23 And the Lord said: I will prepare unto my servant Gazelem, a stone, which shall shine forth in darkness unto light, that I may discover unto my people who serve me, that I may discover unto them the works of their brethren, yea, their secret works, their works of darkness, and their wickedness and abominations.

But it's earlier in Mosiah 28 where we get a description of these ancient interpreters:

10 Now king Mosiah had no one to confer the kingdom upon, for there was not any of his sons who would accept of the kingdom.

11 Therefore he took the records which were engraven on the plates of brass, and also the plates of Nephi, and all the things which he had kept and preserved according to the commandments of God, after having translated and caused to be written the records which were on the plates of gold which had been found by the people of Limhi, which were delivered to him by the hand of Limhi;

12 And this he did because of the great anxiety of his people; for they were desirous beyond measure to know concerning those people who had been destroyed.

13 And now he translated them by the means of those two stones which were fastened into the two rims of a bow.

14 Now these things were prepared from the beginning, and were handed down from generation to generation, for the purpose of interpreting languages;

15 And they have been kept and preserved by the hand of the Lord, that he should discover to every creature who should possess the land the iniquities and abominations of his people;

16 And whosoever has these things is called seer, after the manner of old times.

Two stones fastened between the rims of a bow: that sounds like a rigid bow, or a frame of some kind. Could it fit on the head as shown in the image above of the human with goggles on his forehead?

The Hammock and Ruins article also gives an example of a Mixtec mask with goggle-eyes that could have been worn in rituals by a priest. They also observe the close relationship between Tlaloc and Quetzalcoatl, in which Tláloc in at leat one case "acts as Quetzalcóatl's avatar, the feathered serpent.... Scholar Cecelia Klein has suggested that the ringed eyes of Tláloc refer to a mirror, which represents fire or water, which are other attributes associated with the Feathered Serpent."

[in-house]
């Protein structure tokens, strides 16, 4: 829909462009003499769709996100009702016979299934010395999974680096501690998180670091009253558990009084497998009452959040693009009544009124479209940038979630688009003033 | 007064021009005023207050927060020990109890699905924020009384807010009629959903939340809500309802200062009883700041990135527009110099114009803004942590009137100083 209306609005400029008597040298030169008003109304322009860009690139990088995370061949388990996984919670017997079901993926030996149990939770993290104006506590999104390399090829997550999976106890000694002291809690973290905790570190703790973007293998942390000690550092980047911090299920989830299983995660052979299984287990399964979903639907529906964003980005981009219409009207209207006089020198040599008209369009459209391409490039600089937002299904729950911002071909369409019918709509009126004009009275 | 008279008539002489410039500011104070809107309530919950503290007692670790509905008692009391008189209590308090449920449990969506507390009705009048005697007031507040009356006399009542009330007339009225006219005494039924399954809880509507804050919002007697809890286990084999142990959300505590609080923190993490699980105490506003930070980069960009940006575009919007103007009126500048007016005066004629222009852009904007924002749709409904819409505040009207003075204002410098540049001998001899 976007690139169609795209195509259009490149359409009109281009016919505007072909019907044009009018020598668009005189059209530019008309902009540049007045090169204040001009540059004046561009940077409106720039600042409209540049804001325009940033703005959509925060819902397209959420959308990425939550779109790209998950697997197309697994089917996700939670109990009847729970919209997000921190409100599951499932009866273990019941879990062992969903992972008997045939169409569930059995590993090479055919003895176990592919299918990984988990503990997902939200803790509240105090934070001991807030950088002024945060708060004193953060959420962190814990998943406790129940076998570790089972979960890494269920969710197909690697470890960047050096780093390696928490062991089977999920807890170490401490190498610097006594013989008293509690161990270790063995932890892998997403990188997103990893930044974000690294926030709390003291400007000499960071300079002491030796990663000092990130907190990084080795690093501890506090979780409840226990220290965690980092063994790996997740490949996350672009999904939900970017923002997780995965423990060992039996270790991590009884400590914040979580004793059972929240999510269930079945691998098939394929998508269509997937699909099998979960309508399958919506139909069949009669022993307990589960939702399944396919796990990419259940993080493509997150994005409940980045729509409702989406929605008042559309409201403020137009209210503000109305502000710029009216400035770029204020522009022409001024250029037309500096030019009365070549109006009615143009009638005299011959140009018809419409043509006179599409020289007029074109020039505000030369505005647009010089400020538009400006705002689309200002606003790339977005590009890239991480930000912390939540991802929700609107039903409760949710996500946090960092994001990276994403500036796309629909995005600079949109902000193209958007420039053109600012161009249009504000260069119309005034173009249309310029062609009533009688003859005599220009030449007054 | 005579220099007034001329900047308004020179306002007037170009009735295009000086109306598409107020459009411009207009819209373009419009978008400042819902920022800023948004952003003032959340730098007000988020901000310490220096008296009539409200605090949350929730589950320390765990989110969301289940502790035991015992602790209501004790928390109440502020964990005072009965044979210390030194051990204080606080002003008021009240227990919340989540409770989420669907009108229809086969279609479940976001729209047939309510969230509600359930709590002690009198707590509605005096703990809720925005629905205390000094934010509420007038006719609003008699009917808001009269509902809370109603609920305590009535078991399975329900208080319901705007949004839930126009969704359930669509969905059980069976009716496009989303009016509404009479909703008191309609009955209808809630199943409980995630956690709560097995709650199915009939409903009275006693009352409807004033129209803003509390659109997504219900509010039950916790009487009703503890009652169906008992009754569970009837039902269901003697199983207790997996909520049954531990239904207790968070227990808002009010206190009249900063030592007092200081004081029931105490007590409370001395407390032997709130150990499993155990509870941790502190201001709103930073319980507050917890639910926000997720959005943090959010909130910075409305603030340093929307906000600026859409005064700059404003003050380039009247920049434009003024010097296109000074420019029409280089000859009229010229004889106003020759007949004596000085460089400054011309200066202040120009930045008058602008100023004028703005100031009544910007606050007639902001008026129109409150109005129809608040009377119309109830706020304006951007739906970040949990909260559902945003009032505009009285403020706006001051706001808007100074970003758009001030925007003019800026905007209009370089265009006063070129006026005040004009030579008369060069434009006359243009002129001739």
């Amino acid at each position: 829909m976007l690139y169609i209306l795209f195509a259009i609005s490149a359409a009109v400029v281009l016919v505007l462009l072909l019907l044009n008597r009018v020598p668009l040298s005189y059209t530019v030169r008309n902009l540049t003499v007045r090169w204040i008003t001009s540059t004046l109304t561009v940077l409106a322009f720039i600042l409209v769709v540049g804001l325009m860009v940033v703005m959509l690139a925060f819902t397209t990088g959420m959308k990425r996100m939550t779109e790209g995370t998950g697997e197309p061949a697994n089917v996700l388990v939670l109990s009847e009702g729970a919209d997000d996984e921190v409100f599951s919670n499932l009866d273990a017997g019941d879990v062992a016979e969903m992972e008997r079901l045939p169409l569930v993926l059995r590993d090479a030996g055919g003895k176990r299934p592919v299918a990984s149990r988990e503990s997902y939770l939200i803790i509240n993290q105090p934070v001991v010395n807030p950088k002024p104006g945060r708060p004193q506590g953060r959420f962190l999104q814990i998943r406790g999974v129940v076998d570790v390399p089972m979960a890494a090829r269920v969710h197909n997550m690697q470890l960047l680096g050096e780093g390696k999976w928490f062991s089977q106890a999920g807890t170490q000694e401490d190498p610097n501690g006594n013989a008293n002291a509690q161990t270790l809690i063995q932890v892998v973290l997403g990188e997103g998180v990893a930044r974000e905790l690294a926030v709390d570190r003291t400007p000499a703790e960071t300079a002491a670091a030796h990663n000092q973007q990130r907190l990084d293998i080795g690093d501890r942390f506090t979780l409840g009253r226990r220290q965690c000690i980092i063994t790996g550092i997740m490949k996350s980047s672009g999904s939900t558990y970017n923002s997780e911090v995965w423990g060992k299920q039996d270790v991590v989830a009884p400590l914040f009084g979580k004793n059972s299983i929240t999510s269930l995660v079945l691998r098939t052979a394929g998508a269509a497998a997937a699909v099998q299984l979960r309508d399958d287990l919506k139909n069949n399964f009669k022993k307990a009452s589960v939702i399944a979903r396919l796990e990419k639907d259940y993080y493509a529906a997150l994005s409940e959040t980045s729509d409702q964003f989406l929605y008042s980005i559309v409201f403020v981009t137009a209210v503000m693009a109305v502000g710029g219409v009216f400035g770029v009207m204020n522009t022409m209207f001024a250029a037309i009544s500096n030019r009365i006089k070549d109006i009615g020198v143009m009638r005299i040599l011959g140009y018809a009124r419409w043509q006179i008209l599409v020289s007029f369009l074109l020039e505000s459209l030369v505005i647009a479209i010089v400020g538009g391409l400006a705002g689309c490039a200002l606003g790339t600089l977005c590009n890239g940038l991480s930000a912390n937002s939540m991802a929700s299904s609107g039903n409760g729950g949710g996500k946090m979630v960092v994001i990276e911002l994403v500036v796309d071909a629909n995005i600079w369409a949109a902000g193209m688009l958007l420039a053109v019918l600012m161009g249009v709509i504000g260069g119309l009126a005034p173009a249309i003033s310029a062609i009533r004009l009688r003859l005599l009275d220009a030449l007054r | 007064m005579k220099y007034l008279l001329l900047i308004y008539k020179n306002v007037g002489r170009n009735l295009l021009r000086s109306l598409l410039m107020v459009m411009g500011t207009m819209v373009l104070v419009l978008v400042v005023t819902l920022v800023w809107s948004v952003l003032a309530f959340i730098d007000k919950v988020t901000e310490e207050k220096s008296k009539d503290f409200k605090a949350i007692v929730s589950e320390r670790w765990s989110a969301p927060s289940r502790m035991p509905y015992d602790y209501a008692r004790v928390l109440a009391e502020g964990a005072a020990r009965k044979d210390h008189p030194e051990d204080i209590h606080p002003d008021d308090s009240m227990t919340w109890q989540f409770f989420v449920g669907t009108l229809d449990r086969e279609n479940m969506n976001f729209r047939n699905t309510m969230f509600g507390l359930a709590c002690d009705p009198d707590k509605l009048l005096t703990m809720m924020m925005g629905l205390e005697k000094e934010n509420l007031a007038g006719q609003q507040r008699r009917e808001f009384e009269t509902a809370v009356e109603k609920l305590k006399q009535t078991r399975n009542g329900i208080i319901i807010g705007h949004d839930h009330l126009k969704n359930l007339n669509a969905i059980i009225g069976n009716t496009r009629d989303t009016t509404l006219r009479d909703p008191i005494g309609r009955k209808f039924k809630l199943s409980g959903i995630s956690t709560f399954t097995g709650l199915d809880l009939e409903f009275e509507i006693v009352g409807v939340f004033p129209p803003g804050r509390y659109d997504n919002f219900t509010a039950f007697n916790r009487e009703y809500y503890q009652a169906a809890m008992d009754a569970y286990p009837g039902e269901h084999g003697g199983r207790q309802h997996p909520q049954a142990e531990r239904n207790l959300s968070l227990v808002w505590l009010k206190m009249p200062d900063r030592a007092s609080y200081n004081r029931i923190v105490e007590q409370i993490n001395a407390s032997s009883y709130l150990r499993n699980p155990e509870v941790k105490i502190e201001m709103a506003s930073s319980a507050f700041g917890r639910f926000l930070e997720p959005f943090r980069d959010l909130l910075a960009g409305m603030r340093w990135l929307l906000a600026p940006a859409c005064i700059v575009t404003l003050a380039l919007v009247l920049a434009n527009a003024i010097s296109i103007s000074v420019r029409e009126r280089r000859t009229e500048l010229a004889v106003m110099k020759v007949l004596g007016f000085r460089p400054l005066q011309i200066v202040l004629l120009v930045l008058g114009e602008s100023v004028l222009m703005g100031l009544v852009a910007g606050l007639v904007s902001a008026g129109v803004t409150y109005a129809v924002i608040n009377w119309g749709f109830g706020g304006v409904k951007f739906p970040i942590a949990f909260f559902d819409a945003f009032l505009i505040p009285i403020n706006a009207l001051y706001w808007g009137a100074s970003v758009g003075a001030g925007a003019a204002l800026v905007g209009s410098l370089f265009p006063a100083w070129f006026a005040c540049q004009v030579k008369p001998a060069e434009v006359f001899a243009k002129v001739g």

Reviewing the symbolism of the googles covered in the article, the author states:

So the symbolism identified so far is the social status, star (deity), water (symbol of the underworld), owl (ability to see in the dark underworld). Our ball player example fits the bill in that sense as well. The ancient ball game (invented by the Olmecs and adopted by the whole of Mesoamerica) was seen as a struggle between day and night, and a battle between life and death. Ball game courts were considered portals to the underworld. Through the game, the players (including the kings) confronted the forces of the underworld to obtain rebirth and fertility. By playing the game, they symbolically entered the underworld to match themselves against its leaders, to defeat death and recreate life. (I deal with this topic in more detail in my post Ball Players.) In the underworld, they would have needed the owl's ability to traverse through darkness, hence the use of the goggles. So it seems all the symbolisms are connected with each other.

Some of these concepts may relate to the Book of Mormon teachings on the interpreters (see above), which explain that the interpreters not only help bring revelation/light out of darkness, but help in overcoming and defeating the works of darkness pursued by the Adversary and his followers.

The role of goggles in Mesoamerican lore covers multiple cultures and many centuries, so there's not one simple idea to capture it all. But there are some potential overlaps with the Book of Mormon, enough to wonder if either Mesoamerican goggle themes might have influenced some Jaredite prophet to fashion a goggle-like device to hold the sacred revelatory stones he used, or if the use of such a tool by Jaredite and Nephite seers might have inspired related practices and themes among Mesoamerican neighbors. Your thoughts?

If nothing else, the next time someone says that Joseph's "spectacles" from ancient American were a ridiculous anachronism, you can admit that they are absolutely right -- based on what scholars understood in Joseph's day. But in terms of what we are learning today about ancient Mesoamerica, we can at least say that sacred "goggles" worn by priests and gods were known in ancient Mesoamerica, and theoretically could have some relationship with the Nephite and Jaredite interpreters. That's still speculative, but does suggest that Nephite "interpreters"/"spectacles" might not be as ridiculous as once thought.

Thursday, June 25, 2020

Don't Google "Spectacles," Google "Goggles": The Nephite "Interpreters" as a Book of Mormon Anachronism

When Joseph Smith received the gold plates of the Book of Mormon, he also apparently obtained the Nephite/Jaredite "interpreters," said to be like "spectacles," that could be used to assist the prophetic work of translating the plates. Spectacles? From ancient America? Isn't that just a bit anachronistic, given that spectacles or eyeglasses are a relatively modern European invention?